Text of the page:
Brit Vicious: British rock ‘n’ rollers the Struts have been based here in Los Angeles since the tail end of 2019 and, even accounting for the fact that COVID put a stop to everything shortly after that, it’s clear when speaking to the four chaps over Zoom that they’re thriving. The Southern Californian sun suits them, as they gush about being able to drive with the top down (a novelty in England) and wild nights out.

“It was my friend Taylor Hawkins who really pushed the idea, for at least me anyway, to make the initial move, at a Thanksgiving that he was kind enough to invite me to,” says frontman Luke Spiller. “I think we all saw ourselves as very much a British-based band for quite some time. Taylor explained to me that this is a great time for me to be in the thick of it and we could be doing so much more. It was a little lightbulb moment basically. I remember I was at the Rainbow with the rest of the guys, and I said, ‘Hey, I’m really considering a move to L.A. I think it would be really, really good just to do it now.’ Everyone was like, ‘OK. Let’s go.’ Things have really changed a lot for us, mostly for the better.”

The reality of day-to-day life in Los Angeles is always going to be different to the myth that Brits (this writer included) build up across the pond. Different, but no less wonderful.

“I think we’re all really benefiting from it,” says Spiller. “We’ve made great relationships, Jed (Elliot, bass) got married to an American lady, and it’s very much a mixture between our predominant home and kinda like a second. It really is great though, let’s be real. When I take my car out with the roof off and I’m driving around the Valley listening to music, just feeling like the sun hit you – as an English person, I don’t think that will ever get old.”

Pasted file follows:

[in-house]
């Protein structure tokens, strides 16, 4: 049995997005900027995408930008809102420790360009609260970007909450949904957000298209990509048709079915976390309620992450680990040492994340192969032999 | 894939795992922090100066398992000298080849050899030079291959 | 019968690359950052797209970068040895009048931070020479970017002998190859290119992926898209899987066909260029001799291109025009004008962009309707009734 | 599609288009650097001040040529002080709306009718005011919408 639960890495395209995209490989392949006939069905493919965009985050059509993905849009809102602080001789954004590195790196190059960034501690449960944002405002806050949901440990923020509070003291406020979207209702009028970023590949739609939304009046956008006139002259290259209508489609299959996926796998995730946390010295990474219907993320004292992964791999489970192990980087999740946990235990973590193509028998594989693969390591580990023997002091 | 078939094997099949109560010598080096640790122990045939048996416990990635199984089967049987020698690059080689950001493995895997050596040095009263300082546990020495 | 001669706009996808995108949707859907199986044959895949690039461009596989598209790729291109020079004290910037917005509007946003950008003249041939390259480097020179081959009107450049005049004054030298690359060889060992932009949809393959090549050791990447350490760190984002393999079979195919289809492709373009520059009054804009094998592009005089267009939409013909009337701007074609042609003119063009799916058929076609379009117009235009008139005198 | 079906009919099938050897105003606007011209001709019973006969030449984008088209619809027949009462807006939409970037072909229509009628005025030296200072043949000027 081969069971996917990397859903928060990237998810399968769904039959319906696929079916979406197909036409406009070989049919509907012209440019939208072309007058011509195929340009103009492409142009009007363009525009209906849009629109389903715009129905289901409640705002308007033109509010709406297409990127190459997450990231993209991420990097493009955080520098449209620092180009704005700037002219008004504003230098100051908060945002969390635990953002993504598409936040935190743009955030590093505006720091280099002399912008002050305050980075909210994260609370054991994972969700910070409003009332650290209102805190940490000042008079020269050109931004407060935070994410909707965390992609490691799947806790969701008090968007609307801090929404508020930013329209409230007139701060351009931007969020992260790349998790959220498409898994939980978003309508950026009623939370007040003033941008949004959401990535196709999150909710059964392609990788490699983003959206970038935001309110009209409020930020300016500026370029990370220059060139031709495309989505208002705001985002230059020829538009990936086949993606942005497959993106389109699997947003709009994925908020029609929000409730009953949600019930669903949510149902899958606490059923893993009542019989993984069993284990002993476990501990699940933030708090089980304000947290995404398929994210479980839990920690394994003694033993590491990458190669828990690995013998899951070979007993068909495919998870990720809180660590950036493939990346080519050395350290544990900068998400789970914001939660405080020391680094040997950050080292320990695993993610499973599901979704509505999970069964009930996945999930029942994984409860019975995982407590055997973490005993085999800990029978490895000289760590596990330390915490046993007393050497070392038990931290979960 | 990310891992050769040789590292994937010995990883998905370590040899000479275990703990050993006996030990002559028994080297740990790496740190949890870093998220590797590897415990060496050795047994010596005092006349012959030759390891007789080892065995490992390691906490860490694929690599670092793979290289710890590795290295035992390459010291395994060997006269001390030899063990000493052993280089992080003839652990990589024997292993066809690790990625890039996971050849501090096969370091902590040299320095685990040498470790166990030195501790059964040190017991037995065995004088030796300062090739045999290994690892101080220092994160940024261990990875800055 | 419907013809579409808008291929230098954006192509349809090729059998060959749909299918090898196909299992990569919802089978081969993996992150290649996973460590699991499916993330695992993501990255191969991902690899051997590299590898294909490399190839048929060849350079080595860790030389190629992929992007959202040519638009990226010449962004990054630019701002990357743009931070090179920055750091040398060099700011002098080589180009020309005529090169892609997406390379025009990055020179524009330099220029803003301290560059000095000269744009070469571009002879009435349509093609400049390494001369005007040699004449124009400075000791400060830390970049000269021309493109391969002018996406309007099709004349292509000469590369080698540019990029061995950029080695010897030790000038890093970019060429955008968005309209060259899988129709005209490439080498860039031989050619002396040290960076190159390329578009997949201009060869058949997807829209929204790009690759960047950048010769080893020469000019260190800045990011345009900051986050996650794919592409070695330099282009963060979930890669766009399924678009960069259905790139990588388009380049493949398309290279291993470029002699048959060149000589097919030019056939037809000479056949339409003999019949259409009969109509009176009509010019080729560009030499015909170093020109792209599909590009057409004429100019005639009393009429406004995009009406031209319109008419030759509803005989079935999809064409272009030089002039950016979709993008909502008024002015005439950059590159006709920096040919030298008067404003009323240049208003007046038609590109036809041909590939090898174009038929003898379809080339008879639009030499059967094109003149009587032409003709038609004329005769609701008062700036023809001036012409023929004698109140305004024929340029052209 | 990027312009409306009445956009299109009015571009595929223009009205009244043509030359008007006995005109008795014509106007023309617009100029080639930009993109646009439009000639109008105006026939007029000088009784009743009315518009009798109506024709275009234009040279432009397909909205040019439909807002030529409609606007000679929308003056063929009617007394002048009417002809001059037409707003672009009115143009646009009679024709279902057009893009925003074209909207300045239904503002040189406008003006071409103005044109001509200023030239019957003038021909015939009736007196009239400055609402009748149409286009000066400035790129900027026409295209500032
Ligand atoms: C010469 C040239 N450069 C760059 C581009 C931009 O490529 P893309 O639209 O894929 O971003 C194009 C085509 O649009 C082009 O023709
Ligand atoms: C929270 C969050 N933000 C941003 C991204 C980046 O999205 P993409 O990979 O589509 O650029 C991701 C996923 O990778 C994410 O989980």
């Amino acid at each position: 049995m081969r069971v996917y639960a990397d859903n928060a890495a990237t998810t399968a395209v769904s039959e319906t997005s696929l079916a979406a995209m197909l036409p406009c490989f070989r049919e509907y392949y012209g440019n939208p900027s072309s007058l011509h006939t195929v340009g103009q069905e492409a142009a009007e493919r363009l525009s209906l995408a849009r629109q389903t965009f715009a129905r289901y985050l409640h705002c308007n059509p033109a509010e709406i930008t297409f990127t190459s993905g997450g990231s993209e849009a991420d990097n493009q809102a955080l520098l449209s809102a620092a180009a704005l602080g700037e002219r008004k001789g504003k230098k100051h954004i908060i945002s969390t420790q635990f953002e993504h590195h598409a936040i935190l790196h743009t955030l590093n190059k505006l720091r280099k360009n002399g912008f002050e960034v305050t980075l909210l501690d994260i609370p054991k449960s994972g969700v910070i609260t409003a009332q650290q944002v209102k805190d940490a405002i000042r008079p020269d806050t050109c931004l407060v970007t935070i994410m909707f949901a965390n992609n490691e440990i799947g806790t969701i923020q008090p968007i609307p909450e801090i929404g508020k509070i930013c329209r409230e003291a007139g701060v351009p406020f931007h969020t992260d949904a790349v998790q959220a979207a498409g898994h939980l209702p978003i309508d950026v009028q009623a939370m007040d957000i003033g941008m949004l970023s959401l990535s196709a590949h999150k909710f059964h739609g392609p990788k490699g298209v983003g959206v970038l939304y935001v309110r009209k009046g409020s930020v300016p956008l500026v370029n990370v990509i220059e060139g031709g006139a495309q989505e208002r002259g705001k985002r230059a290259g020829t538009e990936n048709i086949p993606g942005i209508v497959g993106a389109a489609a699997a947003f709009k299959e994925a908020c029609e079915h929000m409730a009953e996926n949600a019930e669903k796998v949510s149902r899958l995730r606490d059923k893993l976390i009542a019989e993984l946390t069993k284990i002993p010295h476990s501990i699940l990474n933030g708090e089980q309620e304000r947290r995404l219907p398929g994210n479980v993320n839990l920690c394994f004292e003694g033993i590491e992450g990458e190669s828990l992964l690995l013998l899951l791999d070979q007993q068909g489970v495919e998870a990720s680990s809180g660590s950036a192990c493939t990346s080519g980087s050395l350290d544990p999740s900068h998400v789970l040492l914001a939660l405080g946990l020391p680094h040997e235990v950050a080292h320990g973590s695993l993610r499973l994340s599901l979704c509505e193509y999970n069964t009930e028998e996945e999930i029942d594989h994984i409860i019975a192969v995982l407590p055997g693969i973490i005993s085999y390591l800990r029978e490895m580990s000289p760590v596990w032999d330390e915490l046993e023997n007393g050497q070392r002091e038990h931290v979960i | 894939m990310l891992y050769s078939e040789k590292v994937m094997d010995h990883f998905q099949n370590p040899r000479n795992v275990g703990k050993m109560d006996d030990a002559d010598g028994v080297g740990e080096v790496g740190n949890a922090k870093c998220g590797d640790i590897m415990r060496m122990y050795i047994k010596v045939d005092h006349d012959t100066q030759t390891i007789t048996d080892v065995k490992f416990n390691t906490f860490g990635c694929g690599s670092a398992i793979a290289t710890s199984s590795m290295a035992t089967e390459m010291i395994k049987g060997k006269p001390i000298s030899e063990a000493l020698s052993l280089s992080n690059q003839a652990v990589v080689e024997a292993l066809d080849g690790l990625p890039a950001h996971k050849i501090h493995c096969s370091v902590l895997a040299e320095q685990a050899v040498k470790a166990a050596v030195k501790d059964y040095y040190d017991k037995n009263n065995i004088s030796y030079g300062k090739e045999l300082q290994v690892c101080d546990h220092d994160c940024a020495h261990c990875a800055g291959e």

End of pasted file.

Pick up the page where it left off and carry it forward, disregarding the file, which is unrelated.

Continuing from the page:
“I came from a small town in Wales where there’s not a lot of choice to do anything,” adds drummer Gethin Davies. “So being here, you can go out and have a crazy night, or you can find an event. Bands come through and you can go and see gigs. It’s honestly endless, what you can do here. Also, we were touring for so long, this is the first time I’ve paid rent somewhere since I joined the band. We’d just been living out of suitcases for a while. So it’s nice to be able to settle down somewhere, and have everyone within 30 minutes of each other (they’re spread between Woodland Hills, West Hollywood and Burbank). It’s also nice to have time apart but knowing that we’re all very close if we want to hang out – it’s good.”

The Struts’ fourth album, Pretty Vicious, lands in November, and Spiller says the sound has changed dramatically since the much-loved Everybody Wants… debut.